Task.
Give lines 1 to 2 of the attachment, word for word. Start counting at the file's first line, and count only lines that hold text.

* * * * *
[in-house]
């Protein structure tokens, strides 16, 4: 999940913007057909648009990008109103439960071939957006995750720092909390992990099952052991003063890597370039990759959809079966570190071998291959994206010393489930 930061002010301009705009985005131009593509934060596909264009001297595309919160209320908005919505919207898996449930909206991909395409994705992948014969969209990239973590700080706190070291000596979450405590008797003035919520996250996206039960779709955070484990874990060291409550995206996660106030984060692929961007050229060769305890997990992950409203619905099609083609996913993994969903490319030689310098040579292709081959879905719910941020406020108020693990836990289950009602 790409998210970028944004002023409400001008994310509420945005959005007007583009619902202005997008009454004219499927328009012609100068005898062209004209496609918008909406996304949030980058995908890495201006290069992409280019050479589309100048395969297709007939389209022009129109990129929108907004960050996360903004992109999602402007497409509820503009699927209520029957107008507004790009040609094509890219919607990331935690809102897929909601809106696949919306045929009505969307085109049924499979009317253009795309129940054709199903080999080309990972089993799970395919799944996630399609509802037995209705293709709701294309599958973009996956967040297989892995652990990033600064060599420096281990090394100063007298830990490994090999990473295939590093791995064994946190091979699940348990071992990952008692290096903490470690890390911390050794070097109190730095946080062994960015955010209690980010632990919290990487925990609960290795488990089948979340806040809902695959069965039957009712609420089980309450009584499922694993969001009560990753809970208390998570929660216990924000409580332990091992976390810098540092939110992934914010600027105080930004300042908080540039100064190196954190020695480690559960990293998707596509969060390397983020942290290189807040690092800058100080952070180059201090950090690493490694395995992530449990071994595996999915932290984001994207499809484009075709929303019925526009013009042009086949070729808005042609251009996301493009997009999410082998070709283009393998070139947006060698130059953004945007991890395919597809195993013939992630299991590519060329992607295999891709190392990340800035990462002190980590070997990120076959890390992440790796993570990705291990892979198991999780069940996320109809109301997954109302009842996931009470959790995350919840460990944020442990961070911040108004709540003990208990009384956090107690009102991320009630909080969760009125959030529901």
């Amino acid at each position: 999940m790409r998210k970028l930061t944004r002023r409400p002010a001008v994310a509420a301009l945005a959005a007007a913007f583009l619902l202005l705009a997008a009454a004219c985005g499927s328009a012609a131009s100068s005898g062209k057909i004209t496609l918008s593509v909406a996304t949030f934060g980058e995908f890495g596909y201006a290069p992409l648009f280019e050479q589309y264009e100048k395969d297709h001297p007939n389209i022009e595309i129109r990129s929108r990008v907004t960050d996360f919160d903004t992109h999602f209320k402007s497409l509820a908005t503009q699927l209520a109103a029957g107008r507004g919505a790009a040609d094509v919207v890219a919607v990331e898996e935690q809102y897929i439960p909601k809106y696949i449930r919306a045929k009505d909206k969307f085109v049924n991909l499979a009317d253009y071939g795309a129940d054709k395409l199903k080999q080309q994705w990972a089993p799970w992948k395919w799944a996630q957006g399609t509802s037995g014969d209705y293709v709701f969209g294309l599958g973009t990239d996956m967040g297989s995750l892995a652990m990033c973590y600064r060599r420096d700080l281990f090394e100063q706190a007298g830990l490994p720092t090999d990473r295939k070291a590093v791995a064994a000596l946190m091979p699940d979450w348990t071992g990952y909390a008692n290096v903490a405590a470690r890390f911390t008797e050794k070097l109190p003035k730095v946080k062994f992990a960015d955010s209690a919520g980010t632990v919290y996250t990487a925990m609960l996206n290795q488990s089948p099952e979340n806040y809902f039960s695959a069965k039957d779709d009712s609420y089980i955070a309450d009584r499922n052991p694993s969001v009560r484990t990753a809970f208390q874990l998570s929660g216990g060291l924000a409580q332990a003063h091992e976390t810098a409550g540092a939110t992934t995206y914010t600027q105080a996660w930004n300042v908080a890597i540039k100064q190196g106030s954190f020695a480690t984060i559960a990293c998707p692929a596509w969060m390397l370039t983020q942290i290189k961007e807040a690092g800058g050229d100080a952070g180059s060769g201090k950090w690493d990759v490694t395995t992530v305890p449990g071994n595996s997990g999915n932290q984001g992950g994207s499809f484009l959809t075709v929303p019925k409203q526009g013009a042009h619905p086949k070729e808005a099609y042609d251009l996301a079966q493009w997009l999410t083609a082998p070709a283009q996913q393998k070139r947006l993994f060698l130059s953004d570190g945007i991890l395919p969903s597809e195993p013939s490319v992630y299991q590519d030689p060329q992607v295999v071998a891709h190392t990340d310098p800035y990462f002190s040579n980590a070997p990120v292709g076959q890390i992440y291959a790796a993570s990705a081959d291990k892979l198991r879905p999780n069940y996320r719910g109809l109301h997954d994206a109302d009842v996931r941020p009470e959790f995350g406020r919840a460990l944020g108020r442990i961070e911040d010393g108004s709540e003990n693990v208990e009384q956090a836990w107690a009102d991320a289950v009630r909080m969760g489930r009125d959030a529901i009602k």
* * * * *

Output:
[in-house]
């Protein structure tokens, strides 16, 4: 999940913007057909648009990008109103439960071939957006995750720092909390992990099952052991003063890597370039990759959809079966570190071998291959994206010393489930 930061002010301009705009985005131009593509934060596909264009001297595309919160209320908005919505919207898996449930909206991909395409994705992948014969969209990239973590700080706190070291000596979450405590008797003035919520996250996206039960779709955070484990874990060291409550995206996660106030984060692929961007050229060769305890997990992950409203619905099609083609996913993994969903490319030689310098040579292709081959879905719910941020406020108020693990836990289950009602 790409998210970028944004002023409400001008994310509420945005959005007007583009619902202005997008009454004219499927328009012609100068005898062209004209496609918008909406996304949030980058995908890495201006290069992409280019050479589309100048395969297709007939389209022009129109990129929108907004960050996360903004992109999602402007497409509820503009699927209520029957107008507004790009040609094509890219919607990331935690809102897929909601809106696949919306045929009505969307085109049924499979009317253009795309129940054709199903080999080309990972089993799970395919799944996630399609509802037995209705293709709701294309599958973009996956967040297989892995652990990033600064060599420096281990090394100063007298830990490994090999990473295939590093791995064994946190091979699940348990071992990952008692290096903490470690890390911390050794070097109190730095946080062994960015955010209690980010632990919290990487925990609960290795488990089948979340806040809902695959069965039957009712609420089980309450009584499922694993969001009560990753809970208390998570929660216990924000409580332990091992976390810098540092939110992934914010600027105080930004300042908080540039100064190196954190020695480690559960990293998707596509969060390397983020942290290189807040690092800058100080952070180059201090950090690493490694395995992530449990071994595996999915932290984001994207499809484009075709929303019925526009013009042009086949070729808005042609251009996301493009997009999410082998070709283009393998070139947006060698130059953004945007991890395919597809195993013939992630299991590519060329992607295999891709190392990340800035990462002190980590070997990120076959890390992440790796993570990705291990892979198991999780069940996320109809109301997954109302009842996931009470959790995350919840460990944020442990961070911040108004709540003990208990009384956090107690009102991320009630909080969760009125959030529901």